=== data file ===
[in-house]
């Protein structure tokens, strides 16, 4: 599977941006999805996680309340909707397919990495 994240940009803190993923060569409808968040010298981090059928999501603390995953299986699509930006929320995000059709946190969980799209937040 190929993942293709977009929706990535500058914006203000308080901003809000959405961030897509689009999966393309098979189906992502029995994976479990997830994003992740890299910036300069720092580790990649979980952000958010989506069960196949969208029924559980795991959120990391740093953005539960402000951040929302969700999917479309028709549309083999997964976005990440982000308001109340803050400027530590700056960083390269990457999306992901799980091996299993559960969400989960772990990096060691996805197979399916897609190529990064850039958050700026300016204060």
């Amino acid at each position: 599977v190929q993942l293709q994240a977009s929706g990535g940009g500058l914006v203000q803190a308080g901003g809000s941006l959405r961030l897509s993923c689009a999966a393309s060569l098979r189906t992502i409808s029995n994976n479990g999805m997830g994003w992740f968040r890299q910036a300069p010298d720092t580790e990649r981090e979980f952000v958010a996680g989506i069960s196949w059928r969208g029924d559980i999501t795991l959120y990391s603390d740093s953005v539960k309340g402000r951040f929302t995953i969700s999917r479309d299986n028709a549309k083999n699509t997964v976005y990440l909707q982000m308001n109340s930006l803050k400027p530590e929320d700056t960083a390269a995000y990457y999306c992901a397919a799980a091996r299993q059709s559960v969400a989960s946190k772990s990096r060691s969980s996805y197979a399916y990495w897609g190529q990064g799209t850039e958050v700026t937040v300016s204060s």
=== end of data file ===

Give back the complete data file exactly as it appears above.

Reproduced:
[in-house]
């Protein structure tokens, strides 16, 4: 599977941006999805996680309340909707397919990495 994240940009803190993923060569409808968040010298981090059928999501603390995953299986699509930006929320995000059709946190969980799209937040 190929993942293709977009929706990535500058914006203000308080901003809000959405961030897509689009999966393309098979189906992502029995994976479990997830994003992740890299910036300069720092580790990649979980952000958010989506069960196949969208029924559980795991959120990391740093953005539960402000951040929302969700999917479309028709549309083999997964976005990440982000308001109340803050400027530590700056960083390269990457999306992901799980091996299993559960969400989960772990990096060691996805197979399916897609190529990064850039958050700026300016204060």
């Amino acid at each position: 599977v190929q993942l293709q994240a977009s929706g990535g940009g500058l914006v203000q803190a308080g901003g809000s941006l959405r961030l897509s993923c689009a999966a393309s060569l098979r189906t992502i409808s029995n994976n479990g999805m997830g994003w992740f968040r890299q910036a300069p010298d720092t580790e990649r981090e979980f952000v958010a996680g989506i069960s196949w059928r969208g029924d559980i999501t795991l959120y990391s603390d740093s953005v539960k309340g402000r951040f929302t995953i969700s999917r479309d299986n028709a549309k083999n699509t997964v976005y990440l909707q982000m308001n109340s930006l803050k400027p530590e929320d700056t960083a390269a995000y990457y999306c992901a397919a799980a091996r299993q059709s559960v969400a989960s946190k772990s990096r060691s969980s996805y197979a399916y990495w897609g190529q990064g799209t850039e958050v700026t937040v300016s204060s």